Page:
FMCSA proposes to mandate onboard recorders
All interstate commercial truck and bus carriers that now use logbooks to track compliance with hours-of-service regulations would have to use electronic onboard recorders (EOBRs) instead under a proposed regulation issued by the Federal Motor Carrier Safety Administration on Jan. 31.
The proposal would relieve carriers of the current requirement to retain certain HOS documents, such as delivery and toll receipts, that are now used to verify the number of hours the vehicle is in operation. Approximately 500,000 carriers would be affected by the proposed rule, FMCSA said.
Last year, the U.S. Court of Appeals for the District of Columbia ordered FMCSA to issue a notice of proposed rulemaking (NPRM) on HOS supporting documents by yearend. In December, the court gave the agency another month — until Jan. 31 — to comply. The court order stemmed from a lawsuit the American Trucking Associations filed just over a year ago to compel FMCSA to move forward with a regulation as mandated by Congress in the mid-1990s.
By the time ATA filed its lawsuit, FMCSA had already announced that it was planning to link new regulations on supporting documents to an expansion of the EOBR mandate. In April 2010, FMCSA issued a final rule requiring carriers that have a history of serious log violations to install EOBRs. That rule takes effect in June 2012.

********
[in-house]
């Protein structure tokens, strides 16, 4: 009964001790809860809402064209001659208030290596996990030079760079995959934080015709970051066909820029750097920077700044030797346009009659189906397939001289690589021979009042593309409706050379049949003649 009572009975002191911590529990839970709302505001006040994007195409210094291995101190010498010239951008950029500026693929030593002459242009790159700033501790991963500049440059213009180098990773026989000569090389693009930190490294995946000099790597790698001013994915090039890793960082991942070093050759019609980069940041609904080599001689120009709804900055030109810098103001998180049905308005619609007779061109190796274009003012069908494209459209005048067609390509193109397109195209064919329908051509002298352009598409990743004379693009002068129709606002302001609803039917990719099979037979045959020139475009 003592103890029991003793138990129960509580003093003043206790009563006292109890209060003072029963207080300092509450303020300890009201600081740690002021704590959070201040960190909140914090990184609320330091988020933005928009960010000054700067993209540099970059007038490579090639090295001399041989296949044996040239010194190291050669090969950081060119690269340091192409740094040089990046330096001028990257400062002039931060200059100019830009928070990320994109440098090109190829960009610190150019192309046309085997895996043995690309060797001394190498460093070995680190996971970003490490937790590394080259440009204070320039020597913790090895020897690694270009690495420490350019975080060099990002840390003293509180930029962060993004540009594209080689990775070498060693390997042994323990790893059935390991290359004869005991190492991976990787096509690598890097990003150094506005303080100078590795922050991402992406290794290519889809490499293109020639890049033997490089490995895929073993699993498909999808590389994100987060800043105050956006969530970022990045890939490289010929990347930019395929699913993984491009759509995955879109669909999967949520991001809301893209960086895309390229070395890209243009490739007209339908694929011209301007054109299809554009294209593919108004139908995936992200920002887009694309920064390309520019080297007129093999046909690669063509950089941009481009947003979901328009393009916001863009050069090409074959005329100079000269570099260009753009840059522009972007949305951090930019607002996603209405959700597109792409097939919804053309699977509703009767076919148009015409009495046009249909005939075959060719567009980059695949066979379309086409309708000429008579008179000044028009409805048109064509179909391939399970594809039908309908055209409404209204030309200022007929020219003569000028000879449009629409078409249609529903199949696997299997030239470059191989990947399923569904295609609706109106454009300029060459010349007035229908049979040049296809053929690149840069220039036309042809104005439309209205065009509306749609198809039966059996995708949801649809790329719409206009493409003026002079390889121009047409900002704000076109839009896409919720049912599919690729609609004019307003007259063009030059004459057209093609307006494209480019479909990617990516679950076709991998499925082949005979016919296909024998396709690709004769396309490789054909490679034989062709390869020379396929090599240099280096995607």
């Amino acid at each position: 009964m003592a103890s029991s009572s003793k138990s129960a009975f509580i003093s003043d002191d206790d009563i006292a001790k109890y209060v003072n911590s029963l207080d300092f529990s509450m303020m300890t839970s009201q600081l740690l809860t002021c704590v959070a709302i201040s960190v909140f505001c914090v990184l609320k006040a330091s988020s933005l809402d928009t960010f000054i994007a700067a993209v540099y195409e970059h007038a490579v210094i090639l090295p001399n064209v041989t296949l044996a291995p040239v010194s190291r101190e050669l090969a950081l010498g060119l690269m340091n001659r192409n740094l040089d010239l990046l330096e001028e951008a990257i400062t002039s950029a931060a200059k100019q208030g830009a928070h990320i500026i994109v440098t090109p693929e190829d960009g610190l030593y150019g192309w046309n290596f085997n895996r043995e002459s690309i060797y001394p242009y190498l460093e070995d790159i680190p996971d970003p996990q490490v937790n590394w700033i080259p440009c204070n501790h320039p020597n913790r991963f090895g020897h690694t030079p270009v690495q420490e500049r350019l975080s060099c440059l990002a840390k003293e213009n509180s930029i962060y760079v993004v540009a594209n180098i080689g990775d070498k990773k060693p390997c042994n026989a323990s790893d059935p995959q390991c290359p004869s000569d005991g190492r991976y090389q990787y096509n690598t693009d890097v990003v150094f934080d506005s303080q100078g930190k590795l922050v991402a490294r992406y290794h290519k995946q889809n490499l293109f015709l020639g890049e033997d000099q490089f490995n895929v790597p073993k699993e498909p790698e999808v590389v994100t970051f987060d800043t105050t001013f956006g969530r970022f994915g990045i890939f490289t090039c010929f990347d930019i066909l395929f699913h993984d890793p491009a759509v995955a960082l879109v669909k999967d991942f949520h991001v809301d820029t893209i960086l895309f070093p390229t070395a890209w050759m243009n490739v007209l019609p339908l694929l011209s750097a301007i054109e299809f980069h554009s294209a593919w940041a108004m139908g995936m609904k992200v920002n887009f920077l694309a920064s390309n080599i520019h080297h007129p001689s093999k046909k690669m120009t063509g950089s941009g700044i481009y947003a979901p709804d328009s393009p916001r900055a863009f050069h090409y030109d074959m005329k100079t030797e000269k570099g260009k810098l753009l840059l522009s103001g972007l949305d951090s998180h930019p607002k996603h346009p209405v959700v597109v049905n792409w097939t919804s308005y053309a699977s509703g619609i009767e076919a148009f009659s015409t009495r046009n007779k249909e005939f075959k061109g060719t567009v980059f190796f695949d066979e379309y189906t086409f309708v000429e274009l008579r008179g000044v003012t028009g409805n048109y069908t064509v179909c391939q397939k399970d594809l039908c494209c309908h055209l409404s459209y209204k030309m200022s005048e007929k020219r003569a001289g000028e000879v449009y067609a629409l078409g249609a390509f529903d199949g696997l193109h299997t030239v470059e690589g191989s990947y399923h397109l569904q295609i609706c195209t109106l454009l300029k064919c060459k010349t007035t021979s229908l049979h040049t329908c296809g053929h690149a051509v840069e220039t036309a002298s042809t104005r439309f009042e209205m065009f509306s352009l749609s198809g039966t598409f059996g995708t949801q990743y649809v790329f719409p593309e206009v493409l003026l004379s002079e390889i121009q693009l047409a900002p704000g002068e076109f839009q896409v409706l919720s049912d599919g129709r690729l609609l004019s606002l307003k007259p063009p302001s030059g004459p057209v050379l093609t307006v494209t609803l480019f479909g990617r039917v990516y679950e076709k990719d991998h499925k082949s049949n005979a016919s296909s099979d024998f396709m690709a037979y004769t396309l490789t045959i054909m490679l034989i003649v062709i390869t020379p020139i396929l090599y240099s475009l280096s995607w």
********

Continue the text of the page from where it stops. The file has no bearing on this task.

“We cannot protect our roadways when commercial truck and bus companies exceed hours-of-service rules,” Transportation Secretary Ray LaHood said yesterday. “This proposal would make our roads safer by ensuring that carriers traveling across state lines are using EOBRs to track the hours their drivers spend behind the wheel.”
Interstate carriers that currently use records of duty status (RODS) logbooks to document drivers’ HOS would be required to use EOBRs. Short-haul interstate carriers that use timecards to document HOS would not be required to use them. Carriers that violate this EOBR requirement would face civil penalties of up to $11,000 for each offense. Noncompliance would also negatively impact a carrier’s safety fitness rating and DOT operating authority.
“This proposal is an important step in our efforts to raise the safety bar for commercial carriers and drivers,” said FMCSA Administrator Anne Ferro. “We believe broader use of EOBRs would give carriers and drivers an effective tool to strengthen their HOS compliance.”
The Owner-Operator Independent Drivers Association saw it differently. “EOBRs are nothing more than over-priced record keepers,” said Todd Spencer, executive vice president of OOIDA. “This proposal is actually another example of the administration’s determination to wipe out small businesses by continuing to crank out overly burdensome regulations that simply run up costs.”
OOIDA said EOBRs cannot accurately and automatically record a driver’s hours of service and duty status. They can only track the movement and location of a truck and require human interaction to record any change of duty status. Therefore, such as in the case of loading and unloading time, the device is incapable of determining the actual duty status of drivers without interaction from drivers indicating to the device that they are on-duty. Loading and unloading time should typically be logged as “on-duty, not driving” in order to accurately reflect the hours a driver has worked.
OOIDA also contends that by insisting on pushing for this mandate, the government ignored a federal statute to ensure that EOBRs will not be used to harass vehicle operators. An analysis conducted by the Federal Motor Carrier Safety Administration said that “companies use EOBRs to enforce company policies and monitor drivers’ behavior in other ways.”